I am not completely convinced the size is correct but I have isolated each tool from:
The science and geometry of dress
I only know the dart and the skirt tools are correct for printing- as pdfs. The waist and curve… not so sure. I need to really go through the full text to make a bodice pattern to check the placement. Anyway. If you have photoshop you can rescale the files anyway. If you have a pdf viewer choose “poster” as print type and it will automatically print to size.
The dart is true, I have seen these only in printed form inside books so had no idea just how big they are. I think in terms of centimeters. The curve feels far too big, I scaled to match the 1,2,3,4 as inches. (since trying, these are indeed quite large.)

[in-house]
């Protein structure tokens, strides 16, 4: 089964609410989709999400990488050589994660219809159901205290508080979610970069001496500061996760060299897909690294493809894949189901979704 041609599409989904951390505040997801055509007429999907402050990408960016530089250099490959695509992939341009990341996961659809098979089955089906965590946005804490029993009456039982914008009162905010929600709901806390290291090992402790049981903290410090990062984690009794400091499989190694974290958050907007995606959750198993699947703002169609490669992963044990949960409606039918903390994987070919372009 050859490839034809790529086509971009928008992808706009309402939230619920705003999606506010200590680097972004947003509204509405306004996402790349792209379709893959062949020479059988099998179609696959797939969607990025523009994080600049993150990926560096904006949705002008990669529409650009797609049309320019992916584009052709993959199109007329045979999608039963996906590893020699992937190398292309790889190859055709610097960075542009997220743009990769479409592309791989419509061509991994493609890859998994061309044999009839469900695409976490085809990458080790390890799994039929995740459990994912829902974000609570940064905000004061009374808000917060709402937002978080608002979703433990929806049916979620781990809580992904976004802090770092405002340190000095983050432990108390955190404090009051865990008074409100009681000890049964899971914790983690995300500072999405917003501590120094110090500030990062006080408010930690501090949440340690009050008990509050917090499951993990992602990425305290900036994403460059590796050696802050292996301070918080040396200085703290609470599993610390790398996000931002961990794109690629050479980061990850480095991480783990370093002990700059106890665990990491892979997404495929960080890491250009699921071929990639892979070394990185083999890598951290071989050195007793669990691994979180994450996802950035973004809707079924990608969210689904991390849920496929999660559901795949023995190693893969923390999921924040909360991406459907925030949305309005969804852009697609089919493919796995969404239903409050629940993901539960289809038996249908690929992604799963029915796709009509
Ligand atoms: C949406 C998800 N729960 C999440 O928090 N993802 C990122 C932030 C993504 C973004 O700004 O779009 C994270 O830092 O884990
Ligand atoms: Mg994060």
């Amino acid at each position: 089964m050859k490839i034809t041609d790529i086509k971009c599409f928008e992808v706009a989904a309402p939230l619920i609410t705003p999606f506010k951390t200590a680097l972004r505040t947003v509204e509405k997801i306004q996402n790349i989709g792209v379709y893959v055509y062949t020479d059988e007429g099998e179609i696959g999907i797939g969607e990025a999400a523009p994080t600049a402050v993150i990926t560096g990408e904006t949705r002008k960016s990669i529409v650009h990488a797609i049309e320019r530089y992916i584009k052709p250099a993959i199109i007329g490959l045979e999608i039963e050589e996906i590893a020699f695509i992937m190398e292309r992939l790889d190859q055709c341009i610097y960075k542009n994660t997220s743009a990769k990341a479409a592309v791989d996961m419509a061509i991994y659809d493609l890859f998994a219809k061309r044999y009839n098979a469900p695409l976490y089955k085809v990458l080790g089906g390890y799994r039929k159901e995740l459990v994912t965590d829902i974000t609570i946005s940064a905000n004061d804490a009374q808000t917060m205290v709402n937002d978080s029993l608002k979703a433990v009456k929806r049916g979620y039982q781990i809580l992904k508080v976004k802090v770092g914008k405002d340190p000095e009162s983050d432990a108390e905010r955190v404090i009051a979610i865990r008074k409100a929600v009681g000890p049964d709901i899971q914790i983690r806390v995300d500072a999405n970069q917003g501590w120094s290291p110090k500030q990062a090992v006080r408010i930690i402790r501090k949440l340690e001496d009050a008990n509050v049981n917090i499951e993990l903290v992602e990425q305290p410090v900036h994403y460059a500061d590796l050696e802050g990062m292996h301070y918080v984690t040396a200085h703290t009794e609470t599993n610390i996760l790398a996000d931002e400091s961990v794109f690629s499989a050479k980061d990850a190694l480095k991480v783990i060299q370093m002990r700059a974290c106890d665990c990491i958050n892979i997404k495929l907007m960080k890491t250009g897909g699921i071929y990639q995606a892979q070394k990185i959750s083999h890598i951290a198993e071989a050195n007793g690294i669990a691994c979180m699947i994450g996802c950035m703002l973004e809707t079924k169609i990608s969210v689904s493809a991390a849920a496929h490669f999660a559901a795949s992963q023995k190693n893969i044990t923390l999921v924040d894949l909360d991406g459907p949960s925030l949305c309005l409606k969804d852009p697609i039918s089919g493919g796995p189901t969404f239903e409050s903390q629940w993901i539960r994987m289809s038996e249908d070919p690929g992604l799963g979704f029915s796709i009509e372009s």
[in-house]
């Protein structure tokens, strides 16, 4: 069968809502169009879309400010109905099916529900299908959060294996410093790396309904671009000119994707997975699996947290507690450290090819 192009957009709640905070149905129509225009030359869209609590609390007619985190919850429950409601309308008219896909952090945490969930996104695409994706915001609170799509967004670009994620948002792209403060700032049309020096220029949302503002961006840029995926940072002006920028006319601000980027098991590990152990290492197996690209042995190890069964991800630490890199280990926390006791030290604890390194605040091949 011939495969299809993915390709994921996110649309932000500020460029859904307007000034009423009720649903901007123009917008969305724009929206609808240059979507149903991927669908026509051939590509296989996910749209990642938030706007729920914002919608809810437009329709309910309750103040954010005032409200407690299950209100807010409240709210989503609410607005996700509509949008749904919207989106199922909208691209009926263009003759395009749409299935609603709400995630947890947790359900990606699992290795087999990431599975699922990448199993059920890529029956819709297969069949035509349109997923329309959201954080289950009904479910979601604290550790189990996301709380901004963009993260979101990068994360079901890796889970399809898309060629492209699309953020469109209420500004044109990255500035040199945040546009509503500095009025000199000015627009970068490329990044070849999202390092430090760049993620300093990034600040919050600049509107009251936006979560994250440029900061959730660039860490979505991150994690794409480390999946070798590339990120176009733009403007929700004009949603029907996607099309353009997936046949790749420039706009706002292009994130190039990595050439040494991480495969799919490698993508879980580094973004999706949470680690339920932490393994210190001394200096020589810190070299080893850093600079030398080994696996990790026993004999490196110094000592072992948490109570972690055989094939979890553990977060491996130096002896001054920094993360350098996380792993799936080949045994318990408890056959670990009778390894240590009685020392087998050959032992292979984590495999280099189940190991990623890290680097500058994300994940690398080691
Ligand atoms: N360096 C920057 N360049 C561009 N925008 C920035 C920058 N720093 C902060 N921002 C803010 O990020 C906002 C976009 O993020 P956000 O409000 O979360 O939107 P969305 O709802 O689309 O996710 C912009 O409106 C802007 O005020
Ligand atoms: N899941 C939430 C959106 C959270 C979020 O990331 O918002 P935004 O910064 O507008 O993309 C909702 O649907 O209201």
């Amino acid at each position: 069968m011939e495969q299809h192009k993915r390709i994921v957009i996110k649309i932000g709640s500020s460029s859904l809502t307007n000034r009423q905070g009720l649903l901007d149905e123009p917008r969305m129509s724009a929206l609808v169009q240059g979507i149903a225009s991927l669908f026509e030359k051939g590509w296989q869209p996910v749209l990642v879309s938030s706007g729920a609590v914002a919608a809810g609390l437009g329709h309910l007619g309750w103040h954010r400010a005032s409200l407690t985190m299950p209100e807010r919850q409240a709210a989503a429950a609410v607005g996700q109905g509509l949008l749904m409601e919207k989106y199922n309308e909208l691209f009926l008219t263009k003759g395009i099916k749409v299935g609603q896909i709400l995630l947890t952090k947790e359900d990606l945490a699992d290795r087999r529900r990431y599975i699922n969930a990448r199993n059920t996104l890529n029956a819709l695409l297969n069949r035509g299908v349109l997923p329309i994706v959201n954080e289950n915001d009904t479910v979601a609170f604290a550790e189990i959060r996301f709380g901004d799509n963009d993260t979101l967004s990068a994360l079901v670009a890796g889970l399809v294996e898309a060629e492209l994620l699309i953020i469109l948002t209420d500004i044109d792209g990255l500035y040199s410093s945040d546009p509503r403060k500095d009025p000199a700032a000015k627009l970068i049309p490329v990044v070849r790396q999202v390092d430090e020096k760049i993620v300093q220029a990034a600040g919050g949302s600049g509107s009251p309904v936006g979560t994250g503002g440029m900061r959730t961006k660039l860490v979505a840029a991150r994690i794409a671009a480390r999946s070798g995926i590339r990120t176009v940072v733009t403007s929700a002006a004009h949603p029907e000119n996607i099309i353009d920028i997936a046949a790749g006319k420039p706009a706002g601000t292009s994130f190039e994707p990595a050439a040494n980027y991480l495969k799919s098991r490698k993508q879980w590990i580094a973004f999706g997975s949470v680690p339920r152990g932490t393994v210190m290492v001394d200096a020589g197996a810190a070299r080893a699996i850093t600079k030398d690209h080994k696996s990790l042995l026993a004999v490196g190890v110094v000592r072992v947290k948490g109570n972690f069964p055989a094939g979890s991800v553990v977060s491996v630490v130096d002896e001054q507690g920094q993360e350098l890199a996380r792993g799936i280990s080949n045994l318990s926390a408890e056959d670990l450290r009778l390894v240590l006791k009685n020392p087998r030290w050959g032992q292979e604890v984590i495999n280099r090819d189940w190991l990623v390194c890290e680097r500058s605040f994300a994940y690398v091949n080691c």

(I have switched out these files to be more accurate! These are mini tools meant for teaching, so only the “standard” marks are true, I will be marking additional sizes as the scale proper becomes more accurate)
These were very hard to figure out. I scaled using the waist length as true to size so is scaled so the distance between each “inch” is one inch.
These two were much easier. What I love about the first skirt tool is it does show some care in deciding on the angle of the side of the skirt gores! The rest of the skirt is basically as per “Nora” (as seen in Patterns of Fashion) but this is about the angle from waist to hip, aso that is very cool 🙂
I also spent the noight padding a form to my most ideal “Victorian” shape. So I can make corset and bodice patterns that give a very good exagerated ideal form. Not easy when I have a shape that simply has not been fashionable. Okay. c1480 and say 1550-1610 in Cleves and Spain. But that’s kind of it.But that’s for another post. I need sleep!